Six individuals have been charged in the US in connection with an international cybercrime ring that was able to take over StubHub user accounts, steal personal identifying information, use victims’ credit cards to make fraudulent electronic ticket purchases, and transfer the proceeds through a global network of accomplices in the United States, United Kingdom, Russia, and Canada.
Stubhub was defrauded of around $1 million.
According to the indictment, StubHub, an eBay subsidiary that operates a public website and digital marketplace for customers to buy and sell e-tickets to various entertainment events, discovered that more than 1,000 accounts were compromised by individuals who used the preexisting credit card information associated with the accounts to purchase tickets without the legitimate cardholders’ authorization.
StubHub reported the fraud and immediately implemented security measures to prevent these intrusions, known as “Account Take-Over” fraud. However, investigators learned that the criminal ring was able to circumvent security protocols within the accounts by using new credit card information stolen from additional victims, instead of the original victims’ preexisting card information.
After investigating the receipts and transaction records of more than 1,600 illegally accessed accounts, analysts in the Manhattan DA’s Office were able to trace the exchanges to internet protocol addresses, PayPal accounts, bank accounts, and other financial accounts used and controlled by the indicted individuals.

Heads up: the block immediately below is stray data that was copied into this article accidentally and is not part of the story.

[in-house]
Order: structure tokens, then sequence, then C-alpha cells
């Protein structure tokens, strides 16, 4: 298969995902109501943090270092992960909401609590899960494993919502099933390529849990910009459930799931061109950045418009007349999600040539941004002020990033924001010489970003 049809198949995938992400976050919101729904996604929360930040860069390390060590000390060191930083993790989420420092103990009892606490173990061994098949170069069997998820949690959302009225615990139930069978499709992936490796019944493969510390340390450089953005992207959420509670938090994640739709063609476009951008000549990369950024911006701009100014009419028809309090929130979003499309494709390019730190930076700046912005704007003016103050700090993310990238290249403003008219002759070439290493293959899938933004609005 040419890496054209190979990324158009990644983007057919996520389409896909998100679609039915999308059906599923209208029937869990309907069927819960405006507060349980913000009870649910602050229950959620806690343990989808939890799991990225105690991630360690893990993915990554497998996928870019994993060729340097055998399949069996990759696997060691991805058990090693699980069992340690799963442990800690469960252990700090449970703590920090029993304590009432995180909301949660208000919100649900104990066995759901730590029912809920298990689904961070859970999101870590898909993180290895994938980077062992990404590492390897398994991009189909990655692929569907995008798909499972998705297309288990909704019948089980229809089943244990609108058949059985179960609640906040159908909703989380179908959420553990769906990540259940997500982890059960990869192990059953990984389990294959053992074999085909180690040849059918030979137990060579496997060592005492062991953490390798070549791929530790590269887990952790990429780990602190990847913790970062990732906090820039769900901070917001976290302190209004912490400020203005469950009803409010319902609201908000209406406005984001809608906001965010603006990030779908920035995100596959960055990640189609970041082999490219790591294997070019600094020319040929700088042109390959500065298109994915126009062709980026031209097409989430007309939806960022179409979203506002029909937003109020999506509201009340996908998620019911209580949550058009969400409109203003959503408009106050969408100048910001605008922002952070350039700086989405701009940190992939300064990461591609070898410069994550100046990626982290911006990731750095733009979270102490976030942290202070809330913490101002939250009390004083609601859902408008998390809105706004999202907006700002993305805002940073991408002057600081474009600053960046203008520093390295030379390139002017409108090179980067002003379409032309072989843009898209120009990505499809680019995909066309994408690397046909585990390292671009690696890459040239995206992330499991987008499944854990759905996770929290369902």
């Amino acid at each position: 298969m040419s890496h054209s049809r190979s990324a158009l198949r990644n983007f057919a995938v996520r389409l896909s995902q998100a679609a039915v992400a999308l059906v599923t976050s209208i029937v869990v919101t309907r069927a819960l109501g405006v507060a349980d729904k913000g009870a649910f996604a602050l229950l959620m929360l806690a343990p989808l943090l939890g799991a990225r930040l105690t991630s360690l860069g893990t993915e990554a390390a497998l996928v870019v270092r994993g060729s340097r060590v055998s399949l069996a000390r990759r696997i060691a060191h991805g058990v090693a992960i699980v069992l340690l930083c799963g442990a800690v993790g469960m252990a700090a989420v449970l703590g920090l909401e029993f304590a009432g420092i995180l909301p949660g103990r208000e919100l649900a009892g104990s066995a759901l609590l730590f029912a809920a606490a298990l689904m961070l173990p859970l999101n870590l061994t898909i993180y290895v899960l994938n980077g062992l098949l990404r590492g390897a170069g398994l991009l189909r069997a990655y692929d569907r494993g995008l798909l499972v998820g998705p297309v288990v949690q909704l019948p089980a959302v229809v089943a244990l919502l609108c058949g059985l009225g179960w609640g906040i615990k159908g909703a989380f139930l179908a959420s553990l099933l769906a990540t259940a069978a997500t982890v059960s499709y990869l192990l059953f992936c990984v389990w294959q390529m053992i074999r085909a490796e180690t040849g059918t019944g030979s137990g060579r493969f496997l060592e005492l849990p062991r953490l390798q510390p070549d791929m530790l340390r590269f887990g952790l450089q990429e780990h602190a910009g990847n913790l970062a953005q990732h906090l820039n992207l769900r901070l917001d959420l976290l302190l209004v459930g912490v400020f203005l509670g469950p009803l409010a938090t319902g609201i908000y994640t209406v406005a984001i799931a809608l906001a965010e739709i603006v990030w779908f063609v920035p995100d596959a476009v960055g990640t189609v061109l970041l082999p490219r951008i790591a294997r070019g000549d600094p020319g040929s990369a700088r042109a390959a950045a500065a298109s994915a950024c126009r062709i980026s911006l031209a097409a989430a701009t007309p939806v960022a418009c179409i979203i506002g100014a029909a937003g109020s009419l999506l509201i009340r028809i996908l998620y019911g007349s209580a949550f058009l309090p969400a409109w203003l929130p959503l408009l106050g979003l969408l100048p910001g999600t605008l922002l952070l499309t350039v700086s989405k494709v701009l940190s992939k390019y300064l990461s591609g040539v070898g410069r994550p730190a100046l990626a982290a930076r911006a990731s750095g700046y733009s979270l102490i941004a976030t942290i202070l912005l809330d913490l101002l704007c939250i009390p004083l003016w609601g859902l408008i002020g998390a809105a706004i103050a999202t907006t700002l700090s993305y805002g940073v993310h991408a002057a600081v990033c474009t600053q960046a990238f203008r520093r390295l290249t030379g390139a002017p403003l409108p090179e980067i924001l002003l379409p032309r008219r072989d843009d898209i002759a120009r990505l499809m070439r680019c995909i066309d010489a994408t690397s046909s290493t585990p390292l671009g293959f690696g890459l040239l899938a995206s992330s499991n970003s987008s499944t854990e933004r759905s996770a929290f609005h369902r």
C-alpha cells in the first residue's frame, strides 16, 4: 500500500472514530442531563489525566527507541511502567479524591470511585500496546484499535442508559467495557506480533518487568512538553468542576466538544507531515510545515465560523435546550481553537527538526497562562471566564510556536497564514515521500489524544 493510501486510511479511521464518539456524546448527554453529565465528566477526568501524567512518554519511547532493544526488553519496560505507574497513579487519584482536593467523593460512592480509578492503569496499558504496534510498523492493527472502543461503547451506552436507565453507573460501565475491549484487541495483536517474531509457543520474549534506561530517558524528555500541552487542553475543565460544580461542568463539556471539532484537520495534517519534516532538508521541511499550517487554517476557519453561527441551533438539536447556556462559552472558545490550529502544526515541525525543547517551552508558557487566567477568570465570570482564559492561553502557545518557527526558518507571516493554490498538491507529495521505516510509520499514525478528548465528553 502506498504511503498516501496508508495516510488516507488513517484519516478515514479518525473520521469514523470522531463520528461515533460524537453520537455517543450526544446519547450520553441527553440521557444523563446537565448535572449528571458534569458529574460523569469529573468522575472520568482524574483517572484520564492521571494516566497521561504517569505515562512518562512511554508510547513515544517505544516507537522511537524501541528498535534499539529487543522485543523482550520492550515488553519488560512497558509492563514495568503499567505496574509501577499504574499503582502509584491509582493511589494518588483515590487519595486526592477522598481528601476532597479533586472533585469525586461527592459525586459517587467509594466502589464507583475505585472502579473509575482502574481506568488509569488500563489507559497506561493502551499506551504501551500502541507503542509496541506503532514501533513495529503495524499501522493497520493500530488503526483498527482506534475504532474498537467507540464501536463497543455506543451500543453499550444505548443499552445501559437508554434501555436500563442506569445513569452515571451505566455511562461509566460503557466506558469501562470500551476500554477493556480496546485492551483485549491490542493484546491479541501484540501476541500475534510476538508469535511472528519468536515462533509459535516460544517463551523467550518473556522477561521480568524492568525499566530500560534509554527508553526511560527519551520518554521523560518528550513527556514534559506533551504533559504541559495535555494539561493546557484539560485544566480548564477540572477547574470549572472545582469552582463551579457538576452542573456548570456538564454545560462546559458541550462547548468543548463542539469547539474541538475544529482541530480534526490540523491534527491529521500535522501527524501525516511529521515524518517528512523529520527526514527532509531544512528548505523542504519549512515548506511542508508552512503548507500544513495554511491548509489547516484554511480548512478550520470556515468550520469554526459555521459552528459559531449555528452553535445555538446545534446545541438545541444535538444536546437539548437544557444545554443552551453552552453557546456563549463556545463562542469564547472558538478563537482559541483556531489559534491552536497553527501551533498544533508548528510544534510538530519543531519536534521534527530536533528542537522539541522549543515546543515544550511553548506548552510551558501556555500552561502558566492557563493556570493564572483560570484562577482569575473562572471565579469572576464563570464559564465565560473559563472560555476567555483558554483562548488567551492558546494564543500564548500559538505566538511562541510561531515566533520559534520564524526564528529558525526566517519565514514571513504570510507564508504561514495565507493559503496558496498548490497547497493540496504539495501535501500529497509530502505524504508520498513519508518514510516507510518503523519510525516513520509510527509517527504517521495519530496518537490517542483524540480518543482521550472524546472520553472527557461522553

Vadim Polyakov, 30, and Nikolay Matveychuk, 21, are charged with using information taken from StubHub accounts and stolen credit card numbers to purchase more than 3,500 e-tickets that were sent to a group of individuals in New York and New Jersey to be resold within hours of an event.
These events included some of New York’s most popular and sought-after events, such as concerts featuring Elton John, Marc Anthony, Justin Timberlake and Jay-Z; athletic events including Yankees baseball games, Giants and Jets football games, Knicks and Nets basketball games, Rangers hockey games, and the U.S. Open; and Broadway shows, such as Book of Mormon.
Daniel Petryszyn, 28, Laurence Brinkmeyer, 29, and Bryan Caputo, 29, are charged with reselling stolen tickets that they received from Polyakov and his associates. As instructed by Polyakov, criminal proceeds from the resale of stolen tickets were divided and directed to multiple PayPal accounts controlled by Polyakov and his associates, as well as multiple bank accounts in the United Kingdom and Germany.
One of these bank accounts belonged to Sergei Kirin, 37, a Russian national who advertised his money-laundering services online. Polyakov directed Petryszyn, Brinkmeyer, and Caputo to send payments to Kirin, who retained a percentage of the money as his fee. Thousands of dollars were also split into separate payments and sent by wire transfer to other money-launderers in London, England and Toronto, Canada.
On July 1, the DA’s Office determined that Polyakov and a friend were traveling in Spain. Within hours of confirming his presence in the country, Interpol issued an international Red Notice for his arrest. Two days later, Spanish authorities working with United States Secret Service agents arrested Polyakov outside of his hotel near Barcelona.